Orewa crossings making Coast residents cross

Which is clearer? Auckland Transport is defending its use of pavers (top) instead of white painted lines for pedestrian crossings on Orewa Boulevard.

Orewa’s expensive and state of the art new pedestrian crossings were described as “underwhelming” and even “potentially dangerous” by local board members at a recent meeting.

Another issue raised is placement, with no crossing direct from the end of Moenui Ave across the highway to the beach.

Although the four crossings on Orewa Boulevard were still being constructed at the time (work is expected to be complete this week), drivers have also been voicing their concerns to Hibiscus Matters about not being able to see the crossings, which are delineated using grey pavers instead of painted white lines. The work cost nearly $400,000 and Auckland Transport (AT) said the crossings were designed not only to improve safety but also to be “sympathetic to the boulevard concept”.

AT spokesperson Mark Hannan says the granite pavers provide longevity and need less maintenance. He says using them cost “only a couple of dollars more than paint” – at less than $10,000 for each intersection.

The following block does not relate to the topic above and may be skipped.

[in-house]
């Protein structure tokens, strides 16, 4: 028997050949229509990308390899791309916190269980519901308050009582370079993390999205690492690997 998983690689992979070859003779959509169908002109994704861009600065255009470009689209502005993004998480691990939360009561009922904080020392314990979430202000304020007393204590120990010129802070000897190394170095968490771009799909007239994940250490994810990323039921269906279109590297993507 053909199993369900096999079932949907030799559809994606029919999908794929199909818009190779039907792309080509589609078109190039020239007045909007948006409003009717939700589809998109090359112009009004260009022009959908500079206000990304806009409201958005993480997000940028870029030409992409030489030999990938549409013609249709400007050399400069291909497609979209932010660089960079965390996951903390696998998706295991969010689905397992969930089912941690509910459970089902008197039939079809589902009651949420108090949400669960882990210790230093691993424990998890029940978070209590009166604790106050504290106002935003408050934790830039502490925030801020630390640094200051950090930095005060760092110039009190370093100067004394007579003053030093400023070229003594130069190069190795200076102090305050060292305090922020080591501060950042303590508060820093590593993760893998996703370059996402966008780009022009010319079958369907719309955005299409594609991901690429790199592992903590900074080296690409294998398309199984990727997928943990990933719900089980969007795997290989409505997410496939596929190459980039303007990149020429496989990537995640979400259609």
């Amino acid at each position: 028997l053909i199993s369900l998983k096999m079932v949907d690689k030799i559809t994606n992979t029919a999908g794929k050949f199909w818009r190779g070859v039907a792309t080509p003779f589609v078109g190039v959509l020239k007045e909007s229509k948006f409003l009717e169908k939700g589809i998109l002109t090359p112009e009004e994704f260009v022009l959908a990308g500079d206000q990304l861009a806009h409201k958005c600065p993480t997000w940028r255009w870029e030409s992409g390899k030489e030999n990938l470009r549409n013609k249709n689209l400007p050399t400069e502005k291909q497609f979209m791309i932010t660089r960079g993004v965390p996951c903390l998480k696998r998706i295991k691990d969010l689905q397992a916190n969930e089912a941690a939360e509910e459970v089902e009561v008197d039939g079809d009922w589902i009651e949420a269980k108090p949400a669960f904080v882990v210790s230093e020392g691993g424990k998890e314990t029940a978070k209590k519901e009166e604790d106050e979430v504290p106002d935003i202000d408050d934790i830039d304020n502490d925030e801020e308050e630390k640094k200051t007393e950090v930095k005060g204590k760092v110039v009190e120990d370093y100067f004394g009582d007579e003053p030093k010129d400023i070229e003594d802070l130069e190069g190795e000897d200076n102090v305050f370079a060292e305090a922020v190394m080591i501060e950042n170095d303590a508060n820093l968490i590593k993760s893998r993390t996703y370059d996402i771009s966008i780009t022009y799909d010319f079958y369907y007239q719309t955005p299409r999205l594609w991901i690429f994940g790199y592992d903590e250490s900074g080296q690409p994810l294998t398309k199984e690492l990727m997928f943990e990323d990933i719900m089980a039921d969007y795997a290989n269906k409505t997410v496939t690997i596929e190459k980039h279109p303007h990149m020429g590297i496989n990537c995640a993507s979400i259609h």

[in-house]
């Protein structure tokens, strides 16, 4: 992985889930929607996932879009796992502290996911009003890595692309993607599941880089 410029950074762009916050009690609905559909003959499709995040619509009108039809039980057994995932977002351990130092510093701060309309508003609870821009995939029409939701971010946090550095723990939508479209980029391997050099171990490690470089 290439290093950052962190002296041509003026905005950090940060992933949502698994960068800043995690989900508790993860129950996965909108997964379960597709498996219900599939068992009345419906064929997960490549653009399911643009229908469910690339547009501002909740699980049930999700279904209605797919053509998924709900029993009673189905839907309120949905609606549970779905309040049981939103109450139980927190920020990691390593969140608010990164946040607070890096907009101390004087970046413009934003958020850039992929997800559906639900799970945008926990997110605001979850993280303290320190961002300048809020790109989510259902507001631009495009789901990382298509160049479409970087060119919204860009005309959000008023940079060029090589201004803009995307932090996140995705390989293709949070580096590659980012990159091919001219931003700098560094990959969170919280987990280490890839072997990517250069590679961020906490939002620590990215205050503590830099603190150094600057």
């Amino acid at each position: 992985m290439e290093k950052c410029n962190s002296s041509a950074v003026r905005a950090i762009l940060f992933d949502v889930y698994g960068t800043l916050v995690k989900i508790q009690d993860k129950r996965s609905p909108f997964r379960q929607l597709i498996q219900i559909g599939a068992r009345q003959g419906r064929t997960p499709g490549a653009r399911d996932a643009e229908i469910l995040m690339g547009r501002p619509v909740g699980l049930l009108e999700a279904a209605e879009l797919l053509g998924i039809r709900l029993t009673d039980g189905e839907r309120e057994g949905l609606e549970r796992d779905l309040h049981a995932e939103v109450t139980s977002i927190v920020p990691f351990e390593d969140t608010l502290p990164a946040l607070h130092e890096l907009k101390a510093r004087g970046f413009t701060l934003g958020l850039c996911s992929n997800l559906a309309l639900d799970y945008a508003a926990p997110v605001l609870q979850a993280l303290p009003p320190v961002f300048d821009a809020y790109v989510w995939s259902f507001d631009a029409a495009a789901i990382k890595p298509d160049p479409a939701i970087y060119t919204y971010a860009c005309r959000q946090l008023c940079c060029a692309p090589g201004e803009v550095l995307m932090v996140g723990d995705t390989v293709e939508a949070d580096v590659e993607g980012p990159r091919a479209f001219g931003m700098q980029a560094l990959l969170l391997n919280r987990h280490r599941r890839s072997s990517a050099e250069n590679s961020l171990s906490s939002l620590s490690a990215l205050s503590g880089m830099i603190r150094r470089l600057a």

He says that although the pavers are common in NZ, Orewa may be the first place where they have been used for a zebra crossing.

Local board member Mike Williamson said at last month’s local board meeting that although the crossings are brand new, drivers can’t see them until they are right on top of them, which is unsafe.

However, Mr Hannan points out that the boulevard is a 30kph zone and says the pedestrian bars on the zebra crossing are to guide pedestrians predominantly and not act as a primary form of delineation for approaching vehicles.

“The main warning for approaching vehicles (highlighting a zebra crossing) are the black and white poles, signs, Bulesha disks and lighting at night,” he says. All of these were still to be installed when the paper went to print.

“We are improving this area and giving significant priority to pedestrians,” Mr Hannan says. “We are also going as far as to remove parking to address better visibility for pedestrians stepping onto the
crossing, doubling the lighting and increasing tactile facilities to accommodate a very wide footpath for all pedestrians.”

Mr Hannan says once the crossings are complete, AT is going to keep a watch on how they operate to see whether any extra marking is needed.


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